Escape Sequences in String Literals Using JavaScript

By Martin Schaeferle

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One of the fundamental tasks handled by programming languages is to temporarily store and manipulate bits of data in memory, mostly strings and numbers, but often also dates and other special data types, called values. One of the defining characteristics of a programming language is the data types it supports and the features it has for working with those types. A language's types define the kinds of values you can represent and work with.

When you need to save a value for later use in the program, you can define a variable and store the value in it. A variable is a symbolic name for the value that you store in memory, and lets you refer to the value by name and, over the course of program execution, assign different values to the same variable. Following is an explanation of Escape Sequences in String Literals and their use in JavaScript.

Escape Sequences in String Literals

When you need to include any of a number of characters that have special meaning within a string literal, you can create an escape sequence using a backslash to identify the special character. For example, if you absolutely must include the type of quote used as a string delimiter within the string, you can create an escape sequence as in the following string literal. By making it an escape sequence, the single quote will appear within the string, even though that is also the string delimiter.

'"Don't use that food to feed the dog," she said. "It's been recalled by the manufacturer."

The reason why this is called an escape sequence is that the backslash causes an escape from the usual interpretation of the single quote character in the previous example. Table 2 lists the available JavaScript escape sequences. If you include the backslash in front of any other character than those shown in Table 2, JavaScript will ignore the backslash, such as if you include * in a string literal.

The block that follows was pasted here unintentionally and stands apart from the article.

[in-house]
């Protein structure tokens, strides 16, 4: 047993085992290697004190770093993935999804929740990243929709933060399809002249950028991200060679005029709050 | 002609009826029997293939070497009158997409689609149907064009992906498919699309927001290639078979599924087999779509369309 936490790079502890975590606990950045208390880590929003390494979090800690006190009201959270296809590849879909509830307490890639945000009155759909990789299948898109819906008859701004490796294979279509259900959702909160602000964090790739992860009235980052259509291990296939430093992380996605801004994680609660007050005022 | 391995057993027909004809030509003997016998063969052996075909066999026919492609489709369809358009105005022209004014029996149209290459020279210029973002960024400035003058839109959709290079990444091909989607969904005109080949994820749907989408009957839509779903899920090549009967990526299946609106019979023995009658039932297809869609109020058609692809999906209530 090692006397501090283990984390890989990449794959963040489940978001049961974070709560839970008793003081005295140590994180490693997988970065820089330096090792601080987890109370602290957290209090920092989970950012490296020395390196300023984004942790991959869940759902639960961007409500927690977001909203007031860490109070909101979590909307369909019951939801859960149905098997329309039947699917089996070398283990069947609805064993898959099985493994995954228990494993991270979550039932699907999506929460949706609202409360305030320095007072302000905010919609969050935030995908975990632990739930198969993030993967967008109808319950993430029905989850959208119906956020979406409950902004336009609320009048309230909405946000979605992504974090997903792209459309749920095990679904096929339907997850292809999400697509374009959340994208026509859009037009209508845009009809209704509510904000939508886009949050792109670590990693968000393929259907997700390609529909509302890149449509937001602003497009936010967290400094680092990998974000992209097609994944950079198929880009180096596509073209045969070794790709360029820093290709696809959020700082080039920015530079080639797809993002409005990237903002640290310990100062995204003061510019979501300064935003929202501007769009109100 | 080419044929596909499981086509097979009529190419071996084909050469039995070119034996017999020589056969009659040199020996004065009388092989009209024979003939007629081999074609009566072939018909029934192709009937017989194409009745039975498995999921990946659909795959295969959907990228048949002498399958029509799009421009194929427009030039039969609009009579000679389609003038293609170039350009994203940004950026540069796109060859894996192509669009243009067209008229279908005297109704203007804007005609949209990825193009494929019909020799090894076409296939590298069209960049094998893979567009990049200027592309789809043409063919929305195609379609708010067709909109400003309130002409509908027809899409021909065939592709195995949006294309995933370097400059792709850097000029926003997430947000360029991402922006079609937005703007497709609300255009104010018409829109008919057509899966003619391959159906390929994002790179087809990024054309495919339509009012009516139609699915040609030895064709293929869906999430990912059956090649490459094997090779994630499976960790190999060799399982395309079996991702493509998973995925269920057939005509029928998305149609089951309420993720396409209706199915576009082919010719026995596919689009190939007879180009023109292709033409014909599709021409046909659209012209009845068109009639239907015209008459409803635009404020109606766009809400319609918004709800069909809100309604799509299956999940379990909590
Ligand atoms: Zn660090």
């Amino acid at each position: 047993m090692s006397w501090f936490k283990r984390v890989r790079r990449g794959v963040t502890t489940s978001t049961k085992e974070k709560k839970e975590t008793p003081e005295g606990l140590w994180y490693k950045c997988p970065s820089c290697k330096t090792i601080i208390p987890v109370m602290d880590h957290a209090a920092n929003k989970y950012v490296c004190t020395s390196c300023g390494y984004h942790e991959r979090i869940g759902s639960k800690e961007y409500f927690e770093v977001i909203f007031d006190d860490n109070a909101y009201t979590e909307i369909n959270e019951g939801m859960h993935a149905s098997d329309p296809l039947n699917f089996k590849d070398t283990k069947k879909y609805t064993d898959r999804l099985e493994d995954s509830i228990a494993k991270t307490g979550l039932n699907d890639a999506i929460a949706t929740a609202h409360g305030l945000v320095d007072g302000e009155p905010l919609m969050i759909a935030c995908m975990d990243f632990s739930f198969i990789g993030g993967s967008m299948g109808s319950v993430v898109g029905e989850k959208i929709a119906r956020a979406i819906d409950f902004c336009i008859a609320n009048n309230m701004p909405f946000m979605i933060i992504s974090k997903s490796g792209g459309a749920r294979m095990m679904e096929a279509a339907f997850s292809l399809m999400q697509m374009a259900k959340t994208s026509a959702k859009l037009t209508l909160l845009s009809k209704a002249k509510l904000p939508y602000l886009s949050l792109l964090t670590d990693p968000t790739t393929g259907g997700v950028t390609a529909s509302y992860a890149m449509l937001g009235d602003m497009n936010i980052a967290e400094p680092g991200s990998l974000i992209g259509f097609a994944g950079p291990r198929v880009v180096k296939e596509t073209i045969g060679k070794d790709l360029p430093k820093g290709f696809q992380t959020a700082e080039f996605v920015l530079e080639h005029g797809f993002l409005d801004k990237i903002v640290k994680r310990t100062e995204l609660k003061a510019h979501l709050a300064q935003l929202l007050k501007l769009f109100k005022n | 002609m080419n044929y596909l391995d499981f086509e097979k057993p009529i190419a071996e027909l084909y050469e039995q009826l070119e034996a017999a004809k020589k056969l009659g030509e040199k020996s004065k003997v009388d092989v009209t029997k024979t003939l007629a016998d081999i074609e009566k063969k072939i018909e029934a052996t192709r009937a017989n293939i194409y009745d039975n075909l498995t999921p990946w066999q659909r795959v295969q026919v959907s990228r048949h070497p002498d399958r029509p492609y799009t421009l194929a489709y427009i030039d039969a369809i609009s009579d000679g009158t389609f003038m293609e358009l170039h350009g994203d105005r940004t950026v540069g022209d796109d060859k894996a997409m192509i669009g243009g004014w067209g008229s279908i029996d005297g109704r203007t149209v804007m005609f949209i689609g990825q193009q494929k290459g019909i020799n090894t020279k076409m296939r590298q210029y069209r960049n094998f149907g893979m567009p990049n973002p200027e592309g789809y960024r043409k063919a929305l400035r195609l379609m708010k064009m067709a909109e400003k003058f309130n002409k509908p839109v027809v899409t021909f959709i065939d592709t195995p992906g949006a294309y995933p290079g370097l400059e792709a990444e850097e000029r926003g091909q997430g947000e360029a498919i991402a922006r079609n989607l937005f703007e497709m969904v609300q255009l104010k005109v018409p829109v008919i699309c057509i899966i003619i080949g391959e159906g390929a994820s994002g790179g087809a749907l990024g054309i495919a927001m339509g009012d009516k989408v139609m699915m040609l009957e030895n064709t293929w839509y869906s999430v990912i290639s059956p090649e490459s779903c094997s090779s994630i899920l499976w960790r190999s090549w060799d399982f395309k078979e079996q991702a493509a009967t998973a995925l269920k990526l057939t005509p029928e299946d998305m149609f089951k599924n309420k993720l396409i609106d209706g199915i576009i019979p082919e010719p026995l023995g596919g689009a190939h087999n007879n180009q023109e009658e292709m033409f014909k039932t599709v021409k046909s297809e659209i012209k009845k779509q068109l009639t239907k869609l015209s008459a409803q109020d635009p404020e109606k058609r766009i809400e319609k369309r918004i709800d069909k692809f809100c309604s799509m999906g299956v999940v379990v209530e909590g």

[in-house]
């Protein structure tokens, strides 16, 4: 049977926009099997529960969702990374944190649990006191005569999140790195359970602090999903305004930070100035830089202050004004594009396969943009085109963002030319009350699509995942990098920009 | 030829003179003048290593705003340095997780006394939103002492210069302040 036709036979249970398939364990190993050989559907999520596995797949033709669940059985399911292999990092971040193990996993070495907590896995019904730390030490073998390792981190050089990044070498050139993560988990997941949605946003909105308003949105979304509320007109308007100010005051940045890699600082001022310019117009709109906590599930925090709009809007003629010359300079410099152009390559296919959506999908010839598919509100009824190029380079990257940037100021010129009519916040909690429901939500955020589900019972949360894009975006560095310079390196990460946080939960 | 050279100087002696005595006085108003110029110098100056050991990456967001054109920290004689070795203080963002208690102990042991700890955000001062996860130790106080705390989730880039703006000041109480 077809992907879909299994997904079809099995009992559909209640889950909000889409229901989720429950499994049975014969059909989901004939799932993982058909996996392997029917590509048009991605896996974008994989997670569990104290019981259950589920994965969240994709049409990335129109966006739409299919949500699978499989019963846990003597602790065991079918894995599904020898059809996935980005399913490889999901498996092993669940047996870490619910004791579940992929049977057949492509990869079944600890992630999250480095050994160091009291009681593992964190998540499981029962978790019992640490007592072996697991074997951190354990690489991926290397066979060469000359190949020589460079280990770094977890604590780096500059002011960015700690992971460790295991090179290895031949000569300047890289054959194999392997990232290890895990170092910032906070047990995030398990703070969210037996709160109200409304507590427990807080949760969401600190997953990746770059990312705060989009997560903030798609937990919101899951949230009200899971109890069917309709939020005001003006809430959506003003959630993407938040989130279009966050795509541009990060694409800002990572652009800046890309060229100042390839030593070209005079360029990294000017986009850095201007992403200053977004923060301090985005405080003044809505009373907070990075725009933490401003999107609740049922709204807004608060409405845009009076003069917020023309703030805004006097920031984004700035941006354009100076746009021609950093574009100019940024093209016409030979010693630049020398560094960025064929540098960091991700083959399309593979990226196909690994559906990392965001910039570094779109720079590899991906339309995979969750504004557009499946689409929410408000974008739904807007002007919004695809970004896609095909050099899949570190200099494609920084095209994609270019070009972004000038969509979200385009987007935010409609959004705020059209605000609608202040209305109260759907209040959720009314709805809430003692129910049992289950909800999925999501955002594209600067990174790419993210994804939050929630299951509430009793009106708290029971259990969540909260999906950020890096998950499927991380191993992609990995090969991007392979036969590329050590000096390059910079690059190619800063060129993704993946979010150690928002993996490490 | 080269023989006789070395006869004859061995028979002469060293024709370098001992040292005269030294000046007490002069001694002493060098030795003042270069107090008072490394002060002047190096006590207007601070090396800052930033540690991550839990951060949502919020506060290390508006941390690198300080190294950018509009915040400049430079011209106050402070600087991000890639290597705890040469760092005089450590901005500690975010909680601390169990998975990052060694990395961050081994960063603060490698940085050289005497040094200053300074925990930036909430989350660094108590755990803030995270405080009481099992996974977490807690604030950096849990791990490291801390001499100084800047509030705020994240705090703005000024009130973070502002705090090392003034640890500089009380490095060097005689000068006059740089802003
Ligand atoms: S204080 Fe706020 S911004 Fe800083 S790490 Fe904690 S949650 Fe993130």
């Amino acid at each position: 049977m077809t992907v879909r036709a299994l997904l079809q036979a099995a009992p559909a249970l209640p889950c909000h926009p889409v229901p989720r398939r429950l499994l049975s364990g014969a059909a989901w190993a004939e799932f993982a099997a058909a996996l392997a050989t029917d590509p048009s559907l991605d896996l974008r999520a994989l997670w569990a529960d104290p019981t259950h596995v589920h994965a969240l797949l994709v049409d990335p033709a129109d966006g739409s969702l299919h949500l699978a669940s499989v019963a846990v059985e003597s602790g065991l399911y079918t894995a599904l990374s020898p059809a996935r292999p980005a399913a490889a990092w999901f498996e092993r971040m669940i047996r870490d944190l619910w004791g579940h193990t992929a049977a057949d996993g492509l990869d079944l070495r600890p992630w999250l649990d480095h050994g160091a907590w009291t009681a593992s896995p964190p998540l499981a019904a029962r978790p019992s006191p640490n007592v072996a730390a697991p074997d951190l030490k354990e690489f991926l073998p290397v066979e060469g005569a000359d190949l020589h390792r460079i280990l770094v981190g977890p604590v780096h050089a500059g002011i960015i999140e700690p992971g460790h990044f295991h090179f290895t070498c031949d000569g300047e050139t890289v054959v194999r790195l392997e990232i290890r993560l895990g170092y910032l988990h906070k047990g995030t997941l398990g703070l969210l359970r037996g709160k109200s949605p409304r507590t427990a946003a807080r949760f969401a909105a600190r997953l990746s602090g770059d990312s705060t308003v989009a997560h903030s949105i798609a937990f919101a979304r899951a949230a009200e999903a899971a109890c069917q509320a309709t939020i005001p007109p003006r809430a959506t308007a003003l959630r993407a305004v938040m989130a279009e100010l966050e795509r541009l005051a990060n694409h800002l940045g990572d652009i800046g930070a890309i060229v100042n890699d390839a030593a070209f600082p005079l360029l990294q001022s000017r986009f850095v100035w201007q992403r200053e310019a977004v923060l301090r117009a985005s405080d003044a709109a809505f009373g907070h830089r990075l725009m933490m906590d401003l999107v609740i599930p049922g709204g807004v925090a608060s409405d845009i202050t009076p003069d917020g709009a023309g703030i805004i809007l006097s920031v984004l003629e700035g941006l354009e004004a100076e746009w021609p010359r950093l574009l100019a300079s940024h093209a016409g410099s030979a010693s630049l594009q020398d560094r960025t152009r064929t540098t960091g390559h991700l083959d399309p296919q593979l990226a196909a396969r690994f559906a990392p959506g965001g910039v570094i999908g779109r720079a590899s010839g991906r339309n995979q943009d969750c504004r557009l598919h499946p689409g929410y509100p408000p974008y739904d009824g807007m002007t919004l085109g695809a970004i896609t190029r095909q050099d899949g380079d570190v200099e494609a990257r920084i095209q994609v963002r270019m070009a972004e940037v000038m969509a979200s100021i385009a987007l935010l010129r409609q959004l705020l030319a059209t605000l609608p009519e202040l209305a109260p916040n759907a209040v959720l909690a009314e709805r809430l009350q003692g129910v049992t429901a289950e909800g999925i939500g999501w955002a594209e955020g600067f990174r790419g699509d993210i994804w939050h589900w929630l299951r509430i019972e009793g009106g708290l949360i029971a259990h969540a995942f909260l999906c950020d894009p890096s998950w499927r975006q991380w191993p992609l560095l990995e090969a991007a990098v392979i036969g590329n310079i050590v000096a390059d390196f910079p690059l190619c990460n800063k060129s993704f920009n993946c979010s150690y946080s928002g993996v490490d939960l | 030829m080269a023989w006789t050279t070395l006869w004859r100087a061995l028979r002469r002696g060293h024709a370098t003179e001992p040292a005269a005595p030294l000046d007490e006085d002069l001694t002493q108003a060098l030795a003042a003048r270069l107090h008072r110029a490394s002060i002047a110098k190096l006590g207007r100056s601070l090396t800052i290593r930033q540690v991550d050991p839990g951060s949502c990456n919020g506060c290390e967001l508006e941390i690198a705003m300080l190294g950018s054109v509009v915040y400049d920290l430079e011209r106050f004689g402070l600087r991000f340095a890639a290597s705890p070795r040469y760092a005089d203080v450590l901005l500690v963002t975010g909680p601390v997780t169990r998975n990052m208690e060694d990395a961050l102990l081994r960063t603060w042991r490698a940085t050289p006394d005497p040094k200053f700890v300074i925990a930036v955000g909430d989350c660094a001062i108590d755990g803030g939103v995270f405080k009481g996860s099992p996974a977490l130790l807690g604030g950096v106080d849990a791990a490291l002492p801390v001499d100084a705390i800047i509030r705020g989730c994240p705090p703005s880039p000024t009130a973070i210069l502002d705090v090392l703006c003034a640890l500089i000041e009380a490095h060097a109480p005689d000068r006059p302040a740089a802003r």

This is risky however, because future versions of JavaScript could define new escape sequences that would give meaning to the sequence in your code. As unlikely as that may seem, it's best to avoid the possibility of broken code in the future. The following code demonstrates some of these escape sequences. Some lines are broken in random places to fit on the page, but each console.log statement should appear on a single line in a code file. Figure 3 shows the results in the Console panel.

console.log('"Don't use that food to feed the dog," she said. "It's been recalled by the manufacturer."'); console.log("tStart this line indented a bit."); console.log("The backslash (\) character is the escape sequence marker in JavaScript."); console.log("You can use the newlinenescape sequence (\n) to break anstring over multiple lines."); console.log("The copyright symbol is xa9 and pi is u03c0.");


Figure 3. The results in the Console panel of running sample escape sequence code.

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Martin Schaeferle
Martin Schaeferle has taught IT professionals nationwide to develop applications using Visual Basic, Microsoft SQL Server, ASP, and XML. He has been a featured speaker at Microsoft Tech-Ed and the Microsoft NCD Channel Summit, and he specializes in developing Visual Basic database applications, COM-based components, and ASP-based Web sites. In addition to writing and presenting technical training content, Martin is also LearnNowOnline's vice president of technology.

This blog entry was originally posted July 19, 2012 by Martin Schaeferle